There are many different elements to a personal injury case. A victim of an accident can sue for both economic and noneconomic damages. A victim can sue for both past and estimated future medical costs. In some cases, punitive damages may be assessed as well. Today at The Law Offices of Larry H. Parker we are going to discuss what this means and what it may mean for your case.
If you have a personal injury case then we welcome your call to The Law Offices of Larry H. Parker at 800-333-0000 for a free legal consultation.
The definition of punitive damages
Punitive damages are awarded to a defendant in a personal injury case not to make up for economic or noneconomic damages, but to punish the defendant for their conduct. The purpose is to deter the defendant from making the same mistake in the future or acting in the same negligent way.
In some cases, the punitive damages are awarded in addition to the any type of compensatory damages, which include lost wages, property damage, and medical costs. Punitive damages are not generally issued for a simple breach but only for what are known as “bad faith” claims in which an insurance company refuses to pay a claim that they should have paid.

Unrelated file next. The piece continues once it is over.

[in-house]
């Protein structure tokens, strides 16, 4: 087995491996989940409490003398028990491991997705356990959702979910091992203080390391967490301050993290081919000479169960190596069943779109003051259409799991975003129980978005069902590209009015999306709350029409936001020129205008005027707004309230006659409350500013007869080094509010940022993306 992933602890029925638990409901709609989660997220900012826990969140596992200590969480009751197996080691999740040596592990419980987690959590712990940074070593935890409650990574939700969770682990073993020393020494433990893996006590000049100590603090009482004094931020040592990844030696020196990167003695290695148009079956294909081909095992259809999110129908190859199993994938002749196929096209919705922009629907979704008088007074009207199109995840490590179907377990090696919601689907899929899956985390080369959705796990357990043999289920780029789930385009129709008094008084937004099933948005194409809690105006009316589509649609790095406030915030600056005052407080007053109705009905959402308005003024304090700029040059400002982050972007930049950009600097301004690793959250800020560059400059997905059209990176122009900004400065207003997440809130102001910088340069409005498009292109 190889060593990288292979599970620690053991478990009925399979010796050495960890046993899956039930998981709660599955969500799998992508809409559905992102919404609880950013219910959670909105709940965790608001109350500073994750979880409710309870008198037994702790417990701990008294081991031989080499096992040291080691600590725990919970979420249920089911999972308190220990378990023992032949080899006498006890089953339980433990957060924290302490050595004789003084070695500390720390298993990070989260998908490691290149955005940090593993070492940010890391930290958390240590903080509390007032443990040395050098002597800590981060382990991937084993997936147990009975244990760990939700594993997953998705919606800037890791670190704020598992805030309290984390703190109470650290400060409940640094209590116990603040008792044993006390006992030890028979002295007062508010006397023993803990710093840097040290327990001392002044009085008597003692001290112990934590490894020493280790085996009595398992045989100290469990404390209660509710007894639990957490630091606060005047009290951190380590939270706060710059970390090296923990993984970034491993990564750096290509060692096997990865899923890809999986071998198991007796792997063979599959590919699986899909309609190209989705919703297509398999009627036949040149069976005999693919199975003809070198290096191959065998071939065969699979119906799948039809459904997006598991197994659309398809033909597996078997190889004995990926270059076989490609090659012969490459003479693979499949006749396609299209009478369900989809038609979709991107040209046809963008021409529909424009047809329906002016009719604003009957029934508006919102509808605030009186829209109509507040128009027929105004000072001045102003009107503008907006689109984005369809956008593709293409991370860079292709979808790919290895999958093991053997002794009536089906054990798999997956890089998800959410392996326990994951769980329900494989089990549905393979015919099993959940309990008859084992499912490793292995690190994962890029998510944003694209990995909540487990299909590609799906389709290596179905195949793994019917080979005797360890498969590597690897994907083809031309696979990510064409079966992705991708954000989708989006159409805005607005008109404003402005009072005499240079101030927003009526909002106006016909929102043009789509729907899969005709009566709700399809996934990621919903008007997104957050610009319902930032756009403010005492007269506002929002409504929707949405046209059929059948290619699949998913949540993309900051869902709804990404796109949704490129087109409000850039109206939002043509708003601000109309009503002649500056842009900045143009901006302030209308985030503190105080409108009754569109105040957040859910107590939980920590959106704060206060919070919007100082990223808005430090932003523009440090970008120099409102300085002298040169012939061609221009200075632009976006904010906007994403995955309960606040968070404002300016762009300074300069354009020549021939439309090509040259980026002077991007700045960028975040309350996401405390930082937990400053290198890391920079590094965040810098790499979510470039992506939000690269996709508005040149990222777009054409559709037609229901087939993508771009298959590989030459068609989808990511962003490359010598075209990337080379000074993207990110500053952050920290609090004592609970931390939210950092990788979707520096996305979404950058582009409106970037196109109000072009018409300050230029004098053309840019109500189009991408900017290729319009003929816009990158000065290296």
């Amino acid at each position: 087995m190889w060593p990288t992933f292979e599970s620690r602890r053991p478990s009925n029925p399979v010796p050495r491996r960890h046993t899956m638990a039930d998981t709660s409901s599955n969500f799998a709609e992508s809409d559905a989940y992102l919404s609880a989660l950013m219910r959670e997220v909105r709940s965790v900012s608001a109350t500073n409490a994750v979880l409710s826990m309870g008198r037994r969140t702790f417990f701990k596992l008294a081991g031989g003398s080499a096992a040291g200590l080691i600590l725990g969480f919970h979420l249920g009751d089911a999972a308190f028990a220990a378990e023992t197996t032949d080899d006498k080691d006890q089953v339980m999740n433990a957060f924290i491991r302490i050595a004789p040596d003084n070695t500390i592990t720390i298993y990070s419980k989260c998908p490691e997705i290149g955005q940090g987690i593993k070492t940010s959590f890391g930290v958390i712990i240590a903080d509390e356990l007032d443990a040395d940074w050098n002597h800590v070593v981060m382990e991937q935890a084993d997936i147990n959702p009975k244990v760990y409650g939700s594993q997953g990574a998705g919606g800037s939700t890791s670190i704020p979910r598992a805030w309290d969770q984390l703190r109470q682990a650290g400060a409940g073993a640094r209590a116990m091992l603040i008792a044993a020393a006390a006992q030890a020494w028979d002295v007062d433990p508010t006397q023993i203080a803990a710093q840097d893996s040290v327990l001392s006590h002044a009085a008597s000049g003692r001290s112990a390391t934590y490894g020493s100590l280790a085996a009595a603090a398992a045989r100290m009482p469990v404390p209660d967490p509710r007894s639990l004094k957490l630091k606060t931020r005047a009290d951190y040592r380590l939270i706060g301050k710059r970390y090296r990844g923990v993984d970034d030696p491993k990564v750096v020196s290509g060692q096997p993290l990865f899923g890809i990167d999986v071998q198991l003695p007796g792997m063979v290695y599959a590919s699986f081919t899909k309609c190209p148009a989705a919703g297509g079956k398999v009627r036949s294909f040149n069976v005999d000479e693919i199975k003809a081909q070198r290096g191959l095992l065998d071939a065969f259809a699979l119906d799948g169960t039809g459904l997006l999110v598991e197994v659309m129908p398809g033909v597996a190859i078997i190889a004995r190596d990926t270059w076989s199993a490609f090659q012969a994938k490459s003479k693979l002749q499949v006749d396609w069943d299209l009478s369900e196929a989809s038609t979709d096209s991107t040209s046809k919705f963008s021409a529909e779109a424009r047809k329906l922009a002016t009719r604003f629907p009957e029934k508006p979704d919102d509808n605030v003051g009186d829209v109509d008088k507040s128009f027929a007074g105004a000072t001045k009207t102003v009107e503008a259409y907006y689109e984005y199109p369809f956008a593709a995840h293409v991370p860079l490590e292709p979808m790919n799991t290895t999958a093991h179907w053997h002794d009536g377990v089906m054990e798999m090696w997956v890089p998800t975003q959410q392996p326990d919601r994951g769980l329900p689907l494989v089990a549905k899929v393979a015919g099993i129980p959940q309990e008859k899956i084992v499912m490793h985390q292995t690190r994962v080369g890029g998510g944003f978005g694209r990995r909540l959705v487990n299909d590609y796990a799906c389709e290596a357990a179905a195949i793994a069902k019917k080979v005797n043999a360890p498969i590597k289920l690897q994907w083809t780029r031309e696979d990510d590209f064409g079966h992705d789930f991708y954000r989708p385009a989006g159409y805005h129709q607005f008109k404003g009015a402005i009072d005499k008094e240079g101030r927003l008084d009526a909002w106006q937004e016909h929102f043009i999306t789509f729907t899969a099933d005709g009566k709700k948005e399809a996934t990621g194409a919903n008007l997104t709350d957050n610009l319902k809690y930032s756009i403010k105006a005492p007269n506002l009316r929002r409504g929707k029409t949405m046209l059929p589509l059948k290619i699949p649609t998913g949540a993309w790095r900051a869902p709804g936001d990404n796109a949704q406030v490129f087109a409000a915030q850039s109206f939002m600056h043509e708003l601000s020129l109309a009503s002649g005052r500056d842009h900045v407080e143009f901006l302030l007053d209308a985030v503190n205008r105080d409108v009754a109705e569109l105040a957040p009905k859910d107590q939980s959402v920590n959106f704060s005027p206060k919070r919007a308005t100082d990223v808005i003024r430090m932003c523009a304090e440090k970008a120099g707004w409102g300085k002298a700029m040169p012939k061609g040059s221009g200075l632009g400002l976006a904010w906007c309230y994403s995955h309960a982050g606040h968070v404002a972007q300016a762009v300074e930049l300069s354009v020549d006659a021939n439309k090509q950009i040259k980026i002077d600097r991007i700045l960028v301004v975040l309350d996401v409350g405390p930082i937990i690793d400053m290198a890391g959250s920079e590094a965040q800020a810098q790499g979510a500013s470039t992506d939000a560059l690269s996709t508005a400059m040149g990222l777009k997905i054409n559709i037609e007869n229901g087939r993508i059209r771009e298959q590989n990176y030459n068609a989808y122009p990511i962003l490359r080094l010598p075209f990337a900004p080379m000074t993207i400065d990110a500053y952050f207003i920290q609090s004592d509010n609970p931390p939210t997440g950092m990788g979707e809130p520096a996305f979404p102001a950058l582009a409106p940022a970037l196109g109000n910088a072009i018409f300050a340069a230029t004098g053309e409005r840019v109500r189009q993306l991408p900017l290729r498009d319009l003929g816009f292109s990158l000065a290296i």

If a person is suing a corporate employer due to the actions that their employee took, then the only way punitive damages will be awarded is if the plaintiff’s attorney can prove that the employer knew about or approved the conduct that led to the accident.
Examples of situations in which punitive damages may be awarded
The plaintiff’s attorney not only has to prove their case to get punitive damages, but they must do so with “clear and convincing evidence.” In a typical car accident or other personal injury case, the plaintiff only needs to prove a “preponderance of the evidence” which essentially means they must prove that what they are arguing is more likely to have happened than to not have happened.
Comparatively, proving “clear and convincing evidence” is a harder burden of proof. It does not mean that it must be proved beyond a reasonable doubt. Think of it as needing to prove it about 75%. Some of the most common cases in which punitive damages are awarded include:
- A car accident that involved drunk driving
- Intentional torts such as assault and battery
- Wrongful termination
If you have been involved in an accident then you may or may not be owed punitive damages. You may be owed economic or noneconomic damages. If you want to know more about your legal options and how we may be able to help you, contact The Law Offices of Larry H. Parker at 800-333-0000 for a free legal consultation.